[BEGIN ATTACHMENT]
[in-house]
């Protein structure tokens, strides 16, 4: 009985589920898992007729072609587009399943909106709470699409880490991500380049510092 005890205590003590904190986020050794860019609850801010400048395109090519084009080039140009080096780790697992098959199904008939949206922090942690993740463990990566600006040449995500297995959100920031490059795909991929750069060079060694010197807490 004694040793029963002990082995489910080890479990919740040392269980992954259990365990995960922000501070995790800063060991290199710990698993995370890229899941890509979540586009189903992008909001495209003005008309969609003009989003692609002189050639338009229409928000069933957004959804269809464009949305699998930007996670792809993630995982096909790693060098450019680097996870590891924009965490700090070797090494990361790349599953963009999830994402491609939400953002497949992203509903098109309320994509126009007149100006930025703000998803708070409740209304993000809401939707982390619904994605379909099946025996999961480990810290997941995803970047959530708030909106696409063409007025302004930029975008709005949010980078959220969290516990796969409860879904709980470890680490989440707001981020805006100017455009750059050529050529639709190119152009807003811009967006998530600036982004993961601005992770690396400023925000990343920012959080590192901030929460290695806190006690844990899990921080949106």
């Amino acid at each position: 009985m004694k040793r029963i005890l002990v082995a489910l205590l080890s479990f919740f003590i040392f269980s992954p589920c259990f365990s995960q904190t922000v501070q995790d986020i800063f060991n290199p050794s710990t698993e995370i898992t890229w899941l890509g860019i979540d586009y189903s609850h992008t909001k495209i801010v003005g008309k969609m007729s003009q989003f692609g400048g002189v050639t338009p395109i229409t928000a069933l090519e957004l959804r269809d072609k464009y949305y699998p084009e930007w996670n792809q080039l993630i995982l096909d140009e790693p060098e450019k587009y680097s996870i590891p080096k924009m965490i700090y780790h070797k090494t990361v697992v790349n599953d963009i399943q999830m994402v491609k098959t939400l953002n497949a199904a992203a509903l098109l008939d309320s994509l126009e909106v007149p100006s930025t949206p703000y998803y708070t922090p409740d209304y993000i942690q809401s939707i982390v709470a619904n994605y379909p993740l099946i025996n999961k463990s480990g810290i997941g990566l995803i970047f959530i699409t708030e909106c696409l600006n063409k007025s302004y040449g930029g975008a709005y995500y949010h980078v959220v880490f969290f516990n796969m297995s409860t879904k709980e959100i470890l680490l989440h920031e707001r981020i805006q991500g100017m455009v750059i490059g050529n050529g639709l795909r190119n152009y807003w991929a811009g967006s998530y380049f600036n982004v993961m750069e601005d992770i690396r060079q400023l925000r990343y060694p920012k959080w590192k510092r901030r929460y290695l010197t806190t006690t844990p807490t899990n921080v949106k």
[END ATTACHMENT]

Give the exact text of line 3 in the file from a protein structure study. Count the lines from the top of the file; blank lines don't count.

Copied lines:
């Amino acid at each position: 009985m004694k040793r029963i005890l002990v082995a489910l205590l080890s479990f919740f003590i040392f269980s992954p589920c259990f365990s995960q904190t922000v501070q995790d986020i800063f060991n290199p050794s710990t698993e995370i898992t890229w899941l890509g860019i979540d586009y189903s609850h992008t909001k495209i801010v003005g008309k969609m007729s003009q989003f692609g400048g002189v050639t338009p395109i229409t928000a069933l090519e957004l959804r269809d072609k464009y949305y699998p084009e930007w996670n792809q080039l993630i995982l096909d140009e790693p060098e450019k587009y680097s996870i590891p080096k924009m965490i700090y780790h070797k090494t990361v697992v790349n599953d963009i399943q999830m994402v491609k098959t939400l953002n497949a199904a992203a509903l098109l008939d309320s994509l126009e909106v007149p100006s930025t949206p703000y998803y708070t922090p409740d209304y993000i942690q809401s939707i982390v709470a619904n994605y379909p993740l099946i025996n999961k463990s480990g810290i997941g990566l995803i970047f959530i699409t708030e909106c696409l600006n063409k007025s302004y040449g930029g975008a709005y995500y949010h980078v959220v880490f969290f516990n796969m297995s409860t879904k709980e959100i470890l680490l989440h920031e707001r981020i805006q991500g100017m455009v750059i490059g050529n050529g639709l795909r190119n152009y807003w991929a811009g967006s998530y380049f600036n982004v993961m750069e601005d992770i690396r060079q400023l925000r990343y060694p920012k959080w590192k510092r901030r929460y290695l010197t806190t006690t844990p807490t899990n921080v949106k």